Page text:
There's that island scenario with the three rich folks (an no one else).  Who is going to do the work?

Tue, 05/08/2012 - 15:08 | 2407732 Carl Spackler
Carl Spackler's picture

The solution to the post-industrial decline of labor is not unproductive "make-work" jobs and borrowing trillions of dollars until the system implodes, it's lowering the cost basis of the entire economy and culture.


Yeah, good luck with that.

Great idea in principle, BUT as Governor Scott Walker has facilitated the proving out of in Wisconsin, it is that the "make work" types will waste vast amounts of resources of all types to protect the "make work" mentality (namely, their power over a controlled subset of people)...and the "make work" mentality has a vast number of paid for supporters in government called the Democratic Party.

The system will continue to head toward implosion.

Wed, 05/09/2012 - 01:57 | 2409172 FeralSerf
FeralSerf's picture

There seems to be a large number of "make work" supporters in the Republican Party as well.   The two parties are about equal in total representation.  What is the U.S. military if not the largest "make work" operation the world has ever known?

You have made the assumption that providing for the existance of large numbers of "make work" types of people  is a waste of vast amounts of resources.  Have you ever considered that providing for any h. sapiens on Planet Earth is a waste of resources?  Have you ever considered that other people may think that providing for your existance is likewise a waste of resources?

Tue, 05/08/2012 - 15:09 | 2407733 insanelysane
insanelysane's picture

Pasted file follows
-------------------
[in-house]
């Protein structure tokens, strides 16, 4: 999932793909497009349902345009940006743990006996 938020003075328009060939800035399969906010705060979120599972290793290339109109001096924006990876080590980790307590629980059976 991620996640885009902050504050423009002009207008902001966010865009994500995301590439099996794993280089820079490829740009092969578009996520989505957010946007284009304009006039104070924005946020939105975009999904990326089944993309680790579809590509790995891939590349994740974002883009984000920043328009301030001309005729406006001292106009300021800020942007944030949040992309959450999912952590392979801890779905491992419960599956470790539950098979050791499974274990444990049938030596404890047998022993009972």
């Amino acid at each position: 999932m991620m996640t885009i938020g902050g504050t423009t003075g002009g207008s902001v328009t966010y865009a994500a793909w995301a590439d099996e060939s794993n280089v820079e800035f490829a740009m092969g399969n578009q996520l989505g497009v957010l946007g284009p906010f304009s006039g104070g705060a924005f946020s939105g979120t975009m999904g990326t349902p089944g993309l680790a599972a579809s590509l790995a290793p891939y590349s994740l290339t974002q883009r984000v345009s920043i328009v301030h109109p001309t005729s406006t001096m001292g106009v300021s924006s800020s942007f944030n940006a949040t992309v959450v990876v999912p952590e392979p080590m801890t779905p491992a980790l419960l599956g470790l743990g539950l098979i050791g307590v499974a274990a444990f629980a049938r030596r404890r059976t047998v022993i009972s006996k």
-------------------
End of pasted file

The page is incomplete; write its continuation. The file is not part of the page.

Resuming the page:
All of the Americans are becoming disabled so it is a good thing we can use robots. <sarc>

Tue, 05/08/2012 - 15:23 | 2407780 Whiner
Whiner's picture

I just want to be a consumer.

Tue, 05/08/2012 - 15:41 | 2407864 GMadScientist
GMadScientist's picture

Open wide.

Tue, 05/08/2012 - 16:23 | 2408055 aerojet
aerojet's picture

Prepare your anus!

Wed, 05/09/2012 - 01:59 | 2409174 FeralSerf
FeralSerf's picture

I consume therefor I am.

Tue, 05/08/2012 - 15:12 | 2407737 carbonmutant
carbonmutant's picture

Some assembly required...

Tue, 05/08/2012 - 15:13 | 2407740 HurricaneSeason
HurricaneSeason's picture

Systemic sources of unproductive friction.  You think the gooberment can find those? How about a picture or something with a diagonal line though it.

Tue, 05/08/2012 - 15:14 | 2407742 Joe The Plumber
Joe The Plumber's picture

I am not taking a position on whether regulation is good or bad, but all potential productive assets including labor have some value.

No one would leave a hundred dollar bill on the ground unless its use were so restricted and regulated as to make it not worth the effort.

When barriers are created to the employment of labor less will be employed. There is never such a thing as labor surplus. Demand for consumption is infinite even if that consumption takes unexpected forms.

Perhaps we could end the minimum wage and other labor restrictive measures such as minimum benefits , but collectively subsidize low wage workers so they can maintain a minimum level of health and living standards. Then everyone even the disabled could provide some useful output no matter how minimal

Tue, 05/08/2012 - 17:58 | 2408332 Bohm Squad
Bohm Squad's picture

re: Joe

Collectively subsidize workers - Not so much.  You were on a roll, though!  Minimum wage is essentially a subsidy that is paid by the unemployed in the form of an inability to find work.  Remove minimum wage and lower the barriers to entry for start-up companies and the unemployement rate will shrink to almost nothing.

All minimum wage does is legally price people out of the labor market - it's a price floor, there's bound to be surplus created.  So when you say there is never such a thing as labor surplus, you're only kinda right.  When we don't allow "market clearing" prices to occur, there WILL be a surplus in labor...just like there would be a surplus in Pet Rocks if we put a floor under them, too.

Lastly, intrinsic value of "potential productive assets" is not real.  Only subjective value is real...intrinsic value does not exist; it's an illusion.  

I've gone on longer than I meant to, but I've read your posts before and thought you were worth the time in order to explain where your logic left the playing field.


Tue, 05/08/2012 - 15:14 | 2407743 roadhazard
roadhazard's picture

Guess what happens when you send all the jobs overseas.